Syrian refugees reach Lebanon with tales of brutality
Thousands of Syrian refugees have fled their homes and are now seeking sanctuary in northern Lebanon.
They say life in the Syrian town of Tal Kalakh has become intolerable because of the violence of the Syrian army and its armed supporters.
"It was raining bullets so we fled immediately," said one middle-aged woman who - like all the refugees - did not want to give her name.
She described how one of her relatives, having started the journey across the border, turned back in order to get her cow.
"She was shot in the head and she was killed."
Another relative, an aunt, was shot in the leg, she said. The injured woman lay stranded on the ground until a Lebanese soldier tried to rescue her. He too was injured as he dragged her to safety.
"We came through the mountains and rocky terrain," said one man who had made it out.
"We crawled for five hours because of snipers and tanks that had circled Tal Kalakh. It was very hard to cross."
As he spoke he overlooked a patch of open ground that led to Syria. There was no sign of human activity on the Syrian side of the border.
Beaten with sticks
Another man who had fled to Lebanon had taken pictures on his mobile phone before he left.
They showed Syrian security forces beating people with sticks. The victims sat or lay on a pavement, cowering from the blows.
The official Syrian news agency, Sana, gave a very different account of what was happening in Tal Kalakh.
It quoted local residents as saying that armed gangs had moved into Syria from Lebanon to create chaos.
"They hit my husband and ordered us to bring them weapons," the news agency quoted one villager as saying.
But the refugees insisted their version was correct.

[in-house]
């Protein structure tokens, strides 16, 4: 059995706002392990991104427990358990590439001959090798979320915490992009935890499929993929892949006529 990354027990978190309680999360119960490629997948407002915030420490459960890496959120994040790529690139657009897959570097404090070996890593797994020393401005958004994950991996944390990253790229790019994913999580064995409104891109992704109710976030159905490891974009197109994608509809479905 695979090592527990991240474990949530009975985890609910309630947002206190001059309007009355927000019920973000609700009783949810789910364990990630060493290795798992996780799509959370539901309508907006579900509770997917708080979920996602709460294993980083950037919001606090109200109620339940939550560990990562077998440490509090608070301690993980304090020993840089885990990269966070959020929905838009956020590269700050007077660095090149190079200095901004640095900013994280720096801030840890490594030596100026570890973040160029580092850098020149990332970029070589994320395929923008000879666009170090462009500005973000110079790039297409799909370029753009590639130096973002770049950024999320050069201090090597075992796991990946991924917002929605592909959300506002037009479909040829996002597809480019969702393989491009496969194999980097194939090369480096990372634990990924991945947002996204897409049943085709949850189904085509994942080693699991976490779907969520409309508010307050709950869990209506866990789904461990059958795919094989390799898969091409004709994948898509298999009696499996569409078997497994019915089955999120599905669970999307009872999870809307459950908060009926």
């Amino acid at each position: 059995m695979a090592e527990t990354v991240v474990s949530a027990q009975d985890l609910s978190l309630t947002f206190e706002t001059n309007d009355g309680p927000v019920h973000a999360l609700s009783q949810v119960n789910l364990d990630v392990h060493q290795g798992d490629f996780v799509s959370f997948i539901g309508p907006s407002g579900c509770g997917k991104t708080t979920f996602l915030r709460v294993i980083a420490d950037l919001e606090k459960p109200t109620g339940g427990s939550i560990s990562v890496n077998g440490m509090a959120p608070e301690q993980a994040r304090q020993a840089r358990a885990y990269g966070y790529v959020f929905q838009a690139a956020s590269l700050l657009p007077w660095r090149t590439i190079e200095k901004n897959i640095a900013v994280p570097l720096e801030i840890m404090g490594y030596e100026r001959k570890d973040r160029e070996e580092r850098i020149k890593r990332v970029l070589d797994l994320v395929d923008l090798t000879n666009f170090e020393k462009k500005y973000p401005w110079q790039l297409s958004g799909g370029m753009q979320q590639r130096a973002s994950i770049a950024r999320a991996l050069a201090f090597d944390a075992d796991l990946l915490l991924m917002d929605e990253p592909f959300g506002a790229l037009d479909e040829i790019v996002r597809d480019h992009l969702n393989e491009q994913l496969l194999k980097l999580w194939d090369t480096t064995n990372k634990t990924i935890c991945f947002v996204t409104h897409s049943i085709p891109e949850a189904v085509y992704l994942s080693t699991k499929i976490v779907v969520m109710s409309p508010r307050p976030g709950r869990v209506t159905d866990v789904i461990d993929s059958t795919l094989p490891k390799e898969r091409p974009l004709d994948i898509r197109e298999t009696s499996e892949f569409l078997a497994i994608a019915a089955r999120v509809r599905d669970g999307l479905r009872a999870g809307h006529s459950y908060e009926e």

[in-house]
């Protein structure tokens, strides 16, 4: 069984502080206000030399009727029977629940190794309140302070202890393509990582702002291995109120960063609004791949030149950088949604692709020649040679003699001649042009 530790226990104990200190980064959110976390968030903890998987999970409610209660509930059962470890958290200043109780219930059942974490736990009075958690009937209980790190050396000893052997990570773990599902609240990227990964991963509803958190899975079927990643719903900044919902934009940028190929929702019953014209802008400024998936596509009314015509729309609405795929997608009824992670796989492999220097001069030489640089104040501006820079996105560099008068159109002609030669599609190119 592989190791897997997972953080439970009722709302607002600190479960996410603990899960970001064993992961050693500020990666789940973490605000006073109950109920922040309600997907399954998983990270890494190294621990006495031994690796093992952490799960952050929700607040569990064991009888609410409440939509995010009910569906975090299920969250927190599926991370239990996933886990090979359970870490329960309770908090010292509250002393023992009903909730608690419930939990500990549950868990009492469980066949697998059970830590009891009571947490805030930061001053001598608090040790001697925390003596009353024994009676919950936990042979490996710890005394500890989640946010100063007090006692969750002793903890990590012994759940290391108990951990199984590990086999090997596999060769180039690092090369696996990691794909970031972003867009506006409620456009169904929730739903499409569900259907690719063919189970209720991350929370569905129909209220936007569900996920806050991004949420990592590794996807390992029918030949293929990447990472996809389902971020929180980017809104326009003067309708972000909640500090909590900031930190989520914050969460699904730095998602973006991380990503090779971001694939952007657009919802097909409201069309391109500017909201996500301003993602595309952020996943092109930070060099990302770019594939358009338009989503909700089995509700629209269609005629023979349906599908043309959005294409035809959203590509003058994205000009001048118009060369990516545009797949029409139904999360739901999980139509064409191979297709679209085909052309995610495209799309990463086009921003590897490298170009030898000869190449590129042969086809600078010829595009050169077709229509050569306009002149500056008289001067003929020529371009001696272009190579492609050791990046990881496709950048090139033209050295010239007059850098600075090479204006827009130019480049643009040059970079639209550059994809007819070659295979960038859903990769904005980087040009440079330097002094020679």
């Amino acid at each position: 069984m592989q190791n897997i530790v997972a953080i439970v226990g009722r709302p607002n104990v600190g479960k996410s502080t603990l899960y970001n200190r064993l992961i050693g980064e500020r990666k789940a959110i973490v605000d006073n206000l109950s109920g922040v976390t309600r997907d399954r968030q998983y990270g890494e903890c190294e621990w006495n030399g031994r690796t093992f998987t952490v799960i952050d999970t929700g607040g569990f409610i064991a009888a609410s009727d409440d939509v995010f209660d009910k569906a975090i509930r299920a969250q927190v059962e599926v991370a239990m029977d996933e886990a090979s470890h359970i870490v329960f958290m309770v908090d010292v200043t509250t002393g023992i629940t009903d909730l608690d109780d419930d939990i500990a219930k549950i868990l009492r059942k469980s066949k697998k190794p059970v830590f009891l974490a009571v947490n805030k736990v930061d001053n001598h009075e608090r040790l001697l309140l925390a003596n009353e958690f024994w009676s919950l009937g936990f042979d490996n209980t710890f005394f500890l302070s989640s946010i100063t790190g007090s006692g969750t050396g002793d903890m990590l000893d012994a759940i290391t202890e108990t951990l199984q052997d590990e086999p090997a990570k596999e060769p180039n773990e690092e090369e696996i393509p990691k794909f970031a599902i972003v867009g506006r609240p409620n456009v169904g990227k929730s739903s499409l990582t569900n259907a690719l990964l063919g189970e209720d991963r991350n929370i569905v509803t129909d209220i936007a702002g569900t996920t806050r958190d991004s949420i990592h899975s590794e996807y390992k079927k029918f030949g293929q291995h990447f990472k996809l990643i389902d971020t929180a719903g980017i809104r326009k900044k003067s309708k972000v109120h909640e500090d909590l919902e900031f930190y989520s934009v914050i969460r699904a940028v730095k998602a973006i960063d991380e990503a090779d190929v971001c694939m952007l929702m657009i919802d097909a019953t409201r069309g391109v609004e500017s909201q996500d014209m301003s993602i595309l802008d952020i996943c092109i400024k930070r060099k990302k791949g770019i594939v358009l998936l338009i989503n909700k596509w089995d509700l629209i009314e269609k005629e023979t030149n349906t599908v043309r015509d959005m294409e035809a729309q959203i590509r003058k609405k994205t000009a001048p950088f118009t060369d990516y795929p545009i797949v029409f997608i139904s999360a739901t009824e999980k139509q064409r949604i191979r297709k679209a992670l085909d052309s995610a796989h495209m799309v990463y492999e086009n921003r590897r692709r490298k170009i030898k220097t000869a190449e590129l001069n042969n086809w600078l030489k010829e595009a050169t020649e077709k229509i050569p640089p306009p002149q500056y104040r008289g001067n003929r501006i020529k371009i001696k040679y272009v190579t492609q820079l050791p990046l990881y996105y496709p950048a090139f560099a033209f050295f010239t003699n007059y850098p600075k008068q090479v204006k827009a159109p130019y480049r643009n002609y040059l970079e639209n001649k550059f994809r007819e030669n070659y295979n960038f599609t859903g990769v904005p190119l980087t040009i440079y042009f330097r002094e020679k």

They said the trouble in Tal Kalakh began with a protest demanding the release of local people who had been arrested and who were being held at a local air field.
Many refugees said that once they had crossed into Lebanon they received a warm welcome.
Some Lebanese families are looking after the Syrians because they are relatives, but others have opened their homes to complete strangers.
"I think I have 15 people staying but I have not counted," said one woman who wanted to remain anonymous.
She sat on the floor of her home preparing a huge bowl of beans so she could feed her unexpected guests.
"Does anyone have a house and not open it up to people who would have to sleep on the streets? This is the will of God. I just hope the situation will improve," she added.
Ali Badawi, the Mayor of Rama which is one of 23 villages in the Lebanese district of Wadi Khaled, said most people came five days ago.
"There are now around 5,000 people," he said.
Despite the difficulties of moving across the border, in some places people were going back into Syria to retrieve clothes and money left behind in the initial rush to get out.